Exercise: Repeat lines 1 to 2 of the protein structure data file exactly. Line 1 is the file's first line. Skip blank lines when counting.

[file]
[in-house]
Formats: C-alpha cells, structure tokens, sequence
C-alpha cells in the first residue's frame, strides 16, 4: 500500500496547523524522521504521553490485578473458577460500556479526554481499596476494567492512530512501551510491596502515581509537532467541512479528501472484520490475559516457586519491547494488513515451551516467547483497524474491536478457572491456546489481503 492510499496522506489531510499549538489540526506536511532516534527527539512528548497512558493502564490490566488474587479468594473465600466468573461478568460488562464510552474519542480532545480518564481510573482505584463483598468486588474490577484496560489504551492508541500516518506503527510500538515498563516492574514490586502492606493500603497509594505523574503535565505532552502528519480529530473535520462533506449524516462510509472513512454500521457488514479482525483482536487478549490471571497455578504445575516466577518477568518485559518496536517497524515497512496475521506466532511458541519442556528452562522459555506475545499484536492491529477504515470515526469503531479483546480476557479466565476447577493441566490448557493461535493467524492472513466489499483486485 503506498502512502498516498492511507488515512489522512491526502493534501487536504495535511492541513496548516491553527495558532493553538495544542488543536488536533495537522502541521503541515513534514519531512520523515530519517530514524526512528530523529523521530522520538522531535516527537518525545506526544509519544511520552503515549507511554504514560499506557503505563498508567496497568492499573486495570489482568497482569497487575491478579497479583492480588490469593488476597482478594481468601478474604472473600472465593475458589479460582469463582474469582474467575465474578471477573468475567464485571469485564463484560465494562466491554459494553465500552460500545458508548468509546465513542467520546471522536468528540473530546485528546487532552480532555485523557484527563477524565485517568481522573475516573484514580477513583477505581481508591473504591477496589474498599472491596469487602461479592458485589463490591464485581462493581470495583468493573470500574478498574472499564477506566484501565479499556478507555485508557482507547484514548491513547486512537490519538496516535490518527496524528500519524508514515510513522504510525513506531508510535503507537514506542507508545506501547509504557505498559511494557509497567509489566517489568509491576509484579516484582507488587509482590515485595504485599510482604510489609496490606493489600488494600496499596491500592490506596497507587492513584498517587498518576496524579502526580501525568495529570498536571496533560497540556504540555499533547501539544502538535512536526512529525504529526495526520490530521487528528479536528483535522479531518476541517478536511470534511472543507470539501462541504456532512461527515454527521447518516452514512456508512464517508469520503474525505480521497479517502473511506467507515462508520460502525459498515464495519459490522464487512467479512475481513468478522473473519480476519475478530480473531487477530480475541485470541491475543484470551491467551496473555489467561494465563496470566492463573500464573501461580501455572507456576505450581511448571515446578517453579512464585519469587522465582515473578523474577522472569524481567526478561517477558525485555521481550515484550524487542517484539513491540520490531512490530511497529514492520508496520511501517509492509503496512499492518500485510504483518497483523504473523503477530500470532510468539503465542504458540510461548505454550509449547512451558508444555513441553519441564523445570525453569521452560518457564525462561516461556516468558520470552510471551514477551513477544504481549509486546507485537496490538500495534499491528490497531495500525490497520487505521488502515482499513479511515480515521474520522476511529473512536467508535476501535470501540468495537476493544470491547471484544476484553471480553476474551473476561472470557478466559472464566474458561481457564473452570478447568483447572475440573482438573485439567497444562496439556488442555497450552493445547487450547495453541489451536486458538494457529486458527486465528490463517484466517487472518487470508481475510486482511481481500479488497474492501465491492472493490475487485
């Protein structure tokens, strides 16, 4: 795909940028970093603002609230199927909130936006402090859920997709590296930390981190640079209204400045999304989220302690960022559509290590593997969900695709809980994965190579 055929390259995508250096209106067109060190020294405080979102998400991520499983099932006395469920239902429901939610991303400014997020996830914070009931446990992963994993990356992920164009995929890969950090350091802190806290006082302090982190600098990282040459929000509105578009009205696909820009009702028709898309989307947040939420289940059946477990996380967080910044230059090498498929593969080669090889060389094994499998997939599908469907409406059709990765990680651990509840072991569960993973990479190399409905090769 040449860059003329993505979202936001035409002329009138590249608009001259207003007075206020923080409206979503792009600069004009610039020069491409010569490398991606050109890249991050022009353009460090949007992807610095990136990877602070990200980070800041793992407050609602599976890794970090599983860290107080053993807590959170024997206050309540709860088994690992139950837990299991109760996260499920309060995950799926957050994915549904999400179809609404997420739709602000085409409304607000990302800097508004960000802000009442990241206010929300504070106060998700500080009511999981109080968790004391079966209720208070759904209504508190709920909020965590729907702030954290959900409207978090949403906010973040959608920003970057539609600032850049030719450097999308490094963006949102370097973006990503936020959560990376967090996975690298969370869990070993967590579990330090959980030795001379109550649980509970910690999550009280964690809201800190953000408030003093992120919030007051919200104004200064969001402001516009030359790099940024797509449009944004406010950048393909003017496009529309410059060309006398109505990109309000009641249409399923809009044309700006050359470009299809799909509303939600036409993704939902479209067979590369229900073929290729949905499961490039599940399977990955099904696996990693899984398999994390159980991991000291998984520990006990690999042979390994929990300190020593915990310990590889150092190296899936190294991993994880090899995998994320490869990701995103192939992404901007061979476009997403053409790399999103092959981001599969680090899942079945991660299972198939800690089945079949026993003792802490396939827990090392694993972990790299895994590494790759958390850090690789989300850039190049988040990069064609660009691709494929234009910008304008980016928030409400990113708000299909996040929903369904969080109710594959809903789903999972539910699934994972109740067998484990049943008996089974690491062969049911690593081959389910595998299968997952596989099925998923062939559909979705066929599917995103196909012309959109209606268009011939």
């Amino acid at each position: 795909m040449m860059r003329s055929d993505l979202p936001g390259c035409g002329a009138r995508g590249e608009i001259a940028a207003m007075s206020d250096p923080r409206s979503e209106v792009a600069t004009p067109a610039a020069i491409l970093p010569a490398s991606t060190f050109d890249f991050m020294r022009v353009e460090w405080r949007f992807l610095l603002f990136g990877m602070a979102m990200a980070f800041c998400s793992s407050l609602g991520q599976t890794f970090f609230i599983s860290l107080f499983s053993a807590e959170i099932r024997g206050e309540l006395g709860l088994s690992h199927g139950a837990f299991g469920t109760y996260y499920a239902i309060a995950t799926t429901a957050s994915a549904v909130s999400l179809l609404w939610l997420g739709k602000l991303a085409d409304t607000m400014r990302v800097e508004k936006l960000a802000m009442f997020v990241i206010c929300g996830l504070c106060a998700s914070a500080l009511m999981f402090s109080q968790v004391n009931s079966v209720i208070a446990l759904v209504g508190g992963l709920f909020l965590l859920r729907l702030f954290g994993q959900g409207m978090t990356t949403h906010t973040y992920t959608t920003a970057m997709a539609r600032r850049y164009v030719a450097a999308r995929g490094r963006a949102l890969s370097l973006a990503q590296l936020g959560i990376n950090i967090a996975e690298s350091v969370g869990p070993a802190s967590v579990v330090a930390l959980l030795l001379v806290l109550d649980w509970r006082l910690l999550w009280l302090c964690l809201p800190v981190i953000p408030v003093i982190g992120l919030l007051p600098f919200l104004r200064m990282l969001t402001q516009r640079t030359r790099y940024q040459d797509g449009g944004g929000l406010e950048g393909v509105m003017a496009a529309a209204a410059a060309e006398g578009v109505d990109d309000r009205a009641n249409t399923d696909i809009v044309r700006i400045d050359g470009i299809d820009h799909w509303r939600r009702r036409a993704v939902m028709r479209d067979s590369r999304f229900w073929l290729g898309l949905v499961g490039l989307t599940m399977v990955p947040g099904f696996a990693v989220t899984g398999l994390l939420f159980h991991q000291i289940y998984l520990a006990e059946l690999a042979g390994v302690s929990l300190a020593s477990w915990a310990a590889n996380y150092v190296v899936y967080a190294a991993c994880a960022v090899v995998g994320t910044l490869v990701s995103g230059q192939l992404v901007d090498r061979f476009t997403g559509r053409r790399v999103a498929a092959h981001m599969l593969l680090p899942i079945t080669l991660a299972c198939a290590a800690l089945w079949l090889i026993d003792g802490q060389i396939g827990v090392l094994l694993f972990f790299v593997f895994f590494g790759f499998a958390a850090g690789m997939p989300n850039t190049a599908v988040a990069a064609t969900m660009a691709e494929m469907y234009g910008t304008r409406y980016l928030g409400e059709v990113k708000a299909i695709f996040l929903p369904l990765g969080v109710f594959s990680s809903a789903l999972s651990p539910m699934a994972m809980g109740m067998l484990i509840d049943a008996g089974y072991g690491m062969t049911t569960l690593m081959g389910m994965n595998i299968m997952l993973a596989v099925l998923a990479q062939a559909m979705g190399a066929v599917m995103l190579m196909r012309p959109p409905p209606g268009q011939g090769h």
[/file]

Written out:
[in-house]
Formats: C-alpha cells, structure tokens, sequence